Peter Gustafsson (), Peter Nilsson (), Lucinda David () and Antonia Marañon ()
Peter Gustafsson: Lund University, Postal: Sweden
Peter Nilsson: GfK, Postal: Denmark
Lucinda David: CIRCLE, Lund University, Postal: CIRCLE - Centre for Innovation Research, Lund University, PO Box 117, SE-22100 Lund, Sweden
Antonia Marañon: CIRCLE, Lund University, Postal: CIRCLE - Centre for Innovation Research, Lund University, PO Box 117, SE-22100 Lund, Sweden
Abstract: Sustainability transitions literature is largely missing the point of view of consumers. This is problematic in efforts to understand how sustainable forms of energy diffuses where consumers are understood as active players in embedding energy efficient technologies in their homes. It remains unclear how consumers make energy-relevant decisions and what constitutes this decision-making process. We address this gap by conducting a random experiment asking consumers to make choices regarding solar energy technologies based on a set of options. Options are framed in either a subtractive or additive way to test how consumers process these choices, whether the type of framing matters in encouraging pro-solar energy behavior, and which solar technologies are preferred. We hypothesize that subtractive framing of energy-relevant choices leads to more options being selected than additive framing, that the type of option framing matters in shaping consumer preferences, and that the framing affects the transition probabilities in the decision-making process. Results show that consumers are susceptible to option framing when making energy-relevant decisions. Respondents were concerned primarily with costs when options were framed additively but exhibited decision difficulties and more pro-solar energy transition behavior when options were framed subtractively. This paper demonstrates the sequential steps in decision-making under subtractive framing, which induces a willingness in consumers to embed more solar energy technologies into their households despite the cost, as opposed to additive framing. This paper contributes a representation of the cognitive process of energy relevant decision-making, empirical evidence on the potentiality of nudging consumers towards more pro-solar energy transition behavior, and the importance of framing tools in encouraging this behavior.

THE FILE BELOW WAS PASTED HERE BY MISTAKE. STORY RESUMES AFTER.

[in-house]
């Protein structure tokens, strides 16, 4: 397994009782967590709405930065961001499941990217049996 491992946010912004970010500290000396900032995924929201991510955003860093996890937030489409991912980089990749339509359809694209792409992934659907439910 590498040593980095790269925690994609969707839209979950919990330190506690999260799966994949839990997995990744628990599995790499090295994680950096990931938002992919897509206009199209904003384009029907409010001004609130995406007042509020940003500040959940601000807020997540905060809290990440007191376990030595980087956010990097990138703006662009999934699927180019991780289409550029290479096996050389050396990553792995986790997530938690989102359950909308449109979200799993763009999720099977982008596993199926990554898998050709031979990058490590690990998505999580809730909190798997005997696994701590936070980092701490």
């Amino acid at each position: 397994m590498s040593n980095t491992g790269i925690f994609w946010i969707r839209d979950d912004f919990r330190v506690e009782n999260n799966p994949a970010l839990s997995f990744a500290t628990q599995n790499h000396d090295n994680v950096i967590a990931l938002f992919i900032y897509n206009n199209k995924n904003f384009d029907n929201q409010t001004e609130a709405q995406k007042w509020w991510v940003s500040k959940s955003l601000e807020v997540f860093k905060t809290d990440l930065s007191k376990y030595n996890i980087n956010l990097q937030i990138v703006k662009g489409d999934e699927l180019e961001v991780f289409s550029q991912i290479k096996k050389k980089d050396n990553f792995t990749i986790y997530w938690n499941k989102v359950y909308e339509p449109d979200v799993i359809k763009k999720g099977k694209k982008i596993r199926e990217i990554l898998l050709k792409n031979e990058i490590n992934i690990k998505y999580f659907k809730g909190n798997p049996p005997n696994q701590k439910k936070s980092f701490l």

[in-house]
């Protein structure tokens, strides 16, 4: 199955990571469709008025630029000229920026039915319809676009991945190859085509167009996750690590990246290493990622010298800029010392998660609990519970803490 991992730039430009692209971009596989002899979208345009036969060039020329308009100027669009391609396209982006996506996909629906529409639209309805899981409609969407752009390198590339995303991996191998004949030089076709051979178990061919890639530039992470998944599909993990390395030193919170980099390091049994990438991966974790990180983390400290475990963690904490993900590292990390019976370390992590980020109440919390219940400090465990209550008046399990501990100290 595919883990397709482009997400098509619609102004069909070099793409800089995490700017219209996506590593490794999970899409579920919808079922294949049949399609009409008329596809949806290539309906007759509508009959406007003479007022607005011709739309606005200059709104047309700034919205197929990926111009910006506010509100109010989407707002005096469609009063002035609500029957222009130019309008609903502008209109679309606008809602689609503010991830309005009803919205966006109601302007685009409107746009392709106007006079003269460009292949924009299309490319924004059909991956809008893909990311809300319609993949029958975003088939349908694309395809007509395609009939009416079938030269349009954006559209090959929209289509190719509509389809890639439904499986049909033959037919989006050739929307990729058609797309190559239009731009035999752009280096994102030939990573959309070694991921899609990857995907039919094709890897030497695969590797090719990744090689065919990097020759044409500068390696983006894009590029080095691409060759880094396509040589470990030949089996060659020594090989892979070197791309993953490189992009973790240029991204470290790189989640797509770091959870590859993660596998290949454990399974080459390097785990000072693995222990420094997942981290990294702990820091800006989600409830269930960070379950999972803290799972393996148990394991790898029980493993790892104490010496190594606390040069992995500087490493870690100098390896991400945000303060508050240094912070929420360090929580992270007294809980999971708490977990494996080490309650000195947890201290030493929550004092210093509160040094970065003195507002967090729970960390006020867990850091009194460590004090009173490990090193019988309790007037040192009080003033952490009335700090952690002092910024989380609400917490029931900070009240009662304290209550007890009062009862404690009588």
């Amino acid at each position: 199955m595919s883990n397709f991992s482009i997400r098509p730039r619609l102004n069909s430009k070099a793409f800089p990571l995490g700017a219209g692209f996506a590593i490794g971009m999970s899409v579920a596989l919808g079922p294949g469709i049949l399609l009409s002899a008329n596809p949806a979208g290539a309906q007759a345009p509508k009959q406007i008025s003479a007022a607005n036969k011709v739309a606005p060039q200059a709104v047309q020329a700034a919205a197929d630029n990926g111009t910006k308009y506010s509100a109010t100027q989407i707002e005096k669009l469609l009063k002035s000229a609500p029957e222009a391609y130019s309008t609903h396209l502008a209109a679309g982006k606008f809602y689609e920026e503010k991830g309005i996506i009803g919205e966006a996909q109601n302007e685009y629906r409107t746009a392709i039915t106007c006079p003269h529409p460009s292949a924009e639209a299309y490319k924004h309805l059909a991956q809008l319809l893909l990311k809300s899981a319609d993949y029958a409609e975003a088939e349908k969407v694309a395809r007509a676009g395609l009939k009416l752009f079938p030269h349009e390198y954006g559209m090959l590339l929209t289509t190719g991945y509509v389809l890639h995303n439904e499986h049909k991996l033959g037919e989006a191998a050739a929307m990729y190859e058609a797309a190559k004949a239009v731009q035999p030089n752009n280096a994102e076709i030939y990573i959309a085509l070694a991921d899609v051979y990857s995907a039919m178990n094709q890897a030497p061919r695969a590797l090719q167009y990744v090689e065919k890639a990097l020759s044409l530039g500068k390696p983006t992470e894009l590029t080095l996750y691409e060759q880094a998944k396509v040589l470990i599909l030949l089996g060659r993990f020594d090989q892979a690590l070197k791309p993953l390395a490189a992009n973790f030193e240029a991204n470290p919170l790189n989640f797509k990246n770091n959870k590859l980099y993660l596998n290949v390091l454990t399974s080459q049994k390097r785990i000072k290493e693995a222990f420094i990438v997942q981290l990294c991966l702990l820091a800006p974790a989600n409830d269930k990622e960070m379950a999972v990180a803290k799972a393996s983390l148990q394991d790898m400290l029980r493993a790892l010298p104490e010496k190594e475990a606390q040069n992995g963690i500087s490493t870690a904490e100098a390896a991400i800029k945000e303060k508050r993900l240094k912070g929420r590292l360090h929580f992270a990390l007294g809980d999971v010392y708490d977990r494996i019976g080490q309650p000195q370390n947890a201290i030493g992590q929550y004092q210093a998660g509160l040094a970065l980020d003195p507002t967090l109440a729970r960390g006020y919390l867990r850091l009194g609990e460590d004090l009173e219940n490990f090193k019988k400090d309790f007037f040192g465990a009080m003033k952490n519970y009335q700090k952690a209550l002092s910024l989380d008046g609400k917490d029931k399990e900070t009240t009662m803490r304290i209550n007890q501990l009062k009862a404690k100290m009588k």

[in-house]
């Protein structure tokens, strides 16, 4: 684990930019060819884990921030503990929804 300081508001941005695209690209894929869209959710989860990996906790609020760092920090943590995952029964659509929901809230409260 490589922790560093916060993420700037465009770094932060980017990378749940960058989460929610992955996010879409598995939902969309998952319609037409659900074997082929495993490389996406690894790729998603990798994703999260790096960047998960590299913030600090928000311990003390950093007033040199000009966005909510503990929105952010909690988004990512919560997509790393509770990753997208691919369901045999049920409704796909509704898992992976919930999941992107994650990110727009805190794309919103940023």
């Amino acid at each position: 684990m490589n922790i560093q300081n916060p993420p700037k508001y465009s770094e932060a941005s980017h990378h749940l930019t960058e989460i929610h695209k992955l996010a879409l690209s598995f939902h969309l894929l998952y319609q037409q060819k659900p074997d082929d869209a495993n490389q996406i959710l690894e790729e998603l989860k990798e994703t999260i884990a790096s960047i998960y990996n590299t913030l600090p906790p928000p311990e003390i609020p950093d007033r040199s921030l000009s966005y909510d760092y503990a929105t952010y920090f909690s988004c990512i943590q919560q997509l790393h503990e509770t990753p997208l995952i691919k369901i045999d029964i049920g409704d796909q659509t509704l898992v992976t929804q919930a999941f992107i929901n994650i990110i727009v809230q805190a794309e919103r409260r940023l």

26 pages, December 10, 2021
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